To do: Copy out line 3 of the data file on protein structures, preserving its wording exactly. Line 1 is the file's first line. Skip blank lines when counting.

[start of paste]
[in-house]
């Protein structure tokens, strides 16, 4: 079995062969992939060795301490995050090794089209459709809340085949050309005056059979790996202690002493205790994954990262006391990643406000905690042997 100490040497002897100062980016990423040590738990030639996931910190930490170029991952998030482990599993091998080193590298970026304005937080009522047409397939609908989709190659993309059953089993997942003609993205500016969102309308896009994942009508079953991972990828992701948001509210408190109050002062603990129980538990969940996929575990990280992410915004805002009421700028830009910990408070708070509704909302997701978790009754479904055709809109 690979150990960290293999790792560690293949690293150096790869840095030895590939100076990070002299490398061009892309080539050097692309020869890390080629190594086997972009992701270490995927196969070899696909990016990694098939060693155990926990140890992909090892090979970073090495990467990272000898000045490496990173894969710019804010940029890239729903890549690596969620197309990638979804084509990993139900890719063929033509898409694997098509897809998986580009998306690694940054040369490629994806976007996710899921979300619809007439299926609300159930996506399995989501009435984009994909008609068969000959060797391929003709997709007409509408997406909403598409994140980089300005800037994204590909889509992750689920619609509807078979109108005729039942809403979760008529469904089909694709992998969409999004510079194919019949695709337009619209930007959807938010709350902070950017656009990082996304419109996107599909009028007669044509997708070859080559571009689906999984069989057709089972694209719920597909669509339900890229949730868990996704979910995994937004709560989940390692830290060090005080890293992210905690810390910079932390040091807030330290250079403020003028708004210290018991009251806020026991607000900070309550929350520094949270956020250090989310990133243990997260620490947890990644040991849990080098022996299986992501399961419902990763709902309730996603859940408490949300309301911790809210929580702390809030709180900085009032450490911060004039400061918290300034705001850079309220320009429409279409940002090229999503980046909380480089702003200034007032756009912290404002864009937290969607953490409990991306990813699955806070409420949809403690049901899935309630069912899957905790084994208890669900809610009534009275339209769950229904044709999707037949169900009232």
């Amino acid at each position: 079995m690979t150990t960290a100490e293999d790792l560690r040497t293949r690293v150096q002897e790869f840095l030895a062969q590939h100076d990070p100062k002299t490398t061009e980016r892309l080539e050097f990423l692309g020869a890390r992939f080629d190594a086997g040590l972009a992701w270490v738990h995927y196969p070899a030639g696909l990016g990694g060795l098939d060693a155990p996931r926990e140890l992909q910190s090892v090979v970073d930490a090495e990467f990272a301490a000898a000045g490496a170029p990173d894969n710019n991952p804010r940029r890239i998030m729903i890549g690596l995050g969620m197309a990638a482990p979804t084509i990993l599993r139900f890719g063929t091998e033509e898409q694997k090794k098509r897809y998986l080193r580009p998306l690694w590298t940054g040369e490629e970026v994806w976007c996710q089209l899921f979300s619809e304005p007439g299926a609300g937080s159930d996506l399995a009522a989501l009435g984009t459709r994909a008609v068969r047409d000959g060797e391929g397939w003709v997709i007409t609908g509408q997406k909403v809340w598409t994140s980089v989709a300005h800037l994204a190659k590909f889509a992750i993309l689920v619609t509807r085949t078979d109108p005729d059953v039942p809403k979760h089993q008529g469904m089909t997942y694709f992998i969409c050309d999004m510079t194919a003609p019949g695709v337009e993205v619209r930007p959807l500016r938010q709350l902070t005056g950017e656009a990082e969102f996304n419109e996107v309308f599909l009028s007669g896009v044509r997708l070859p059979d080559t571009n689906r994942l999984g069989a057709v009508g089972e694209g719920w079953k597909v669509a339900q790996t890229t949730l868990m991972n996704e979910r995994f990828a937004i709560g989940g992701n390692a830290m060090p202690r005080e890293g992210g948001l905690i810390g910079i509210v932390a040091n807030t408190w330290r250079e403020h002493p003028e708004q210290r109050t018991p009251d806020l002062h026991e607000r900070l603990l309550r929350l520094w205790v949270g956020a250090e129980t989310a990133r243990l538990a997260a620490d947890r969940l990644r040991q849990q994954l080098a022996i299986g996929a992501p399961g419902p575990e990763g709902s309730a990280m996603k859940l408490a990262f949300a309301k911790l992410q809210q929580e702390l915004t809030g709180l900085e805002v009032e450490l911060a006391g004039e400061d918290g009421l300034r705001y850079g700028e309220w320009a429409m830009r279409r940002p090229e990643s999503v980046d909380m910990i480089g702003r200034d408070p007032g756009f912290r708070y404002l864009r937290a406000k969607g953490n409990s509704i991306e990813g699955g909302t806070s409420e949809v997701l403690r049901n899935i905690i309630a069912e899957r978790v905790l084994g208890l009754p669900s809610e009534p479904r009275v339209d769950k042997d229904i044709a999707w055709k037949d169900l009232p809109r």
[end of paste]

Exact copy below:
């Amino acid at each position: 079995m690979t150990t960290a100490e293999d790792l560690r040497t293949r690293v150096q002897e790869f840095l030895a062969q590939h100076d990070p100062k002299t490398t061009e980016r892309l080539e050097f990423l692309g020869a890390r992939f080629d190594a086997g040590l972009a992701w270490v738990h995927y196969p070899a030639g696909l990016g990694g060795l098939d060693a155990p996931r926990e140890l992909q910190s090892v090979v970073d930490a090495e990467f990272a301490a000898a000045g490496a170029p990173d894969n710019n991952p804010r940029r890239i998030m729903i890549g690596l995050g969620m197309a990638a482990p979804t084509i990993l599993r139900f890719g063929t091998e033509e898409q694997k090794k098509r897809y998986l080193r580009p998306l690694w590298t940054g040369e490629e970026v994806w976007c996710q089209l899921f979300s619809e304005p007439g299926a609300g937080s159930d996506l399995a009522a989501l009435g984009t459709r994909a008609v068969r047409d000959g060797e391929g397939w003709v997709i007409t609908g509408q997406k909403v809340w598409t994140s980089v989709a300005h800037l994204a190659k590909f889509a992750i993309l689920v619609t509807r085949t078979d109108p005729d059953v039942p809403k979760h089993q008529g469904m089909t997942y694709f992998i969409c050309d999004m510079t194919a003609p019949g695709v337009e993205v619209r930007p959807l500016r938010q709350l902070t005056g950017e656009a990082e969102f996304n419109e996107v309308f599909l009028s007669g896009v044509r997708l070859p059979d080559t571009n689906r994942l999984g069989a057709v009508g089972e694209g719920w079953k597909v669509a339900q790996t890229t949730l868990m991972n996704e979910r995994f990828a937004i709560g989940g992701n390692a830290m060090p202690r005080e890293g992210g948001l905690i810390g910079i509210v932390a040091n807030t408190w330290r250079e403020h002493p003028e708004q210290r109050t018991p009251d806020l002062h026991e607000r900070l603990l309550r929350l520094w205790v949270g956020a250090e129980t989310a990133r243990l538990a997260a620490d947890r969940l990644r040991q849990q994954l080098a022996i299986g996929a992501p399961g419902p575990e990763g709902s309730a990280m996603k859940l408490a990262f949300a309301k911790l992410q809210q929580e702390l915004t809030g709180l900085e805002v009032e450490l911060a006391g004039e400061d918290g009421l300034r705001y850079g700028e309220w320009a429409m830009r279409r940002p090229e990643s999503v980046d909380m910990i480089g702003r200034d408070p007032g756009f912290r708070y404002l864009r937290a406000k969607g953490n409990s509704i991306e990813g699955g909302t806070s409420e949809v997701l403690r049901n899935i905690i309630a069912e899957r978790v905790l084994g208890l009754p669900s809610e009534p479904r009275v339209d769950k042997d229904i044709a999707w055709k037949d169900l009232p809109r």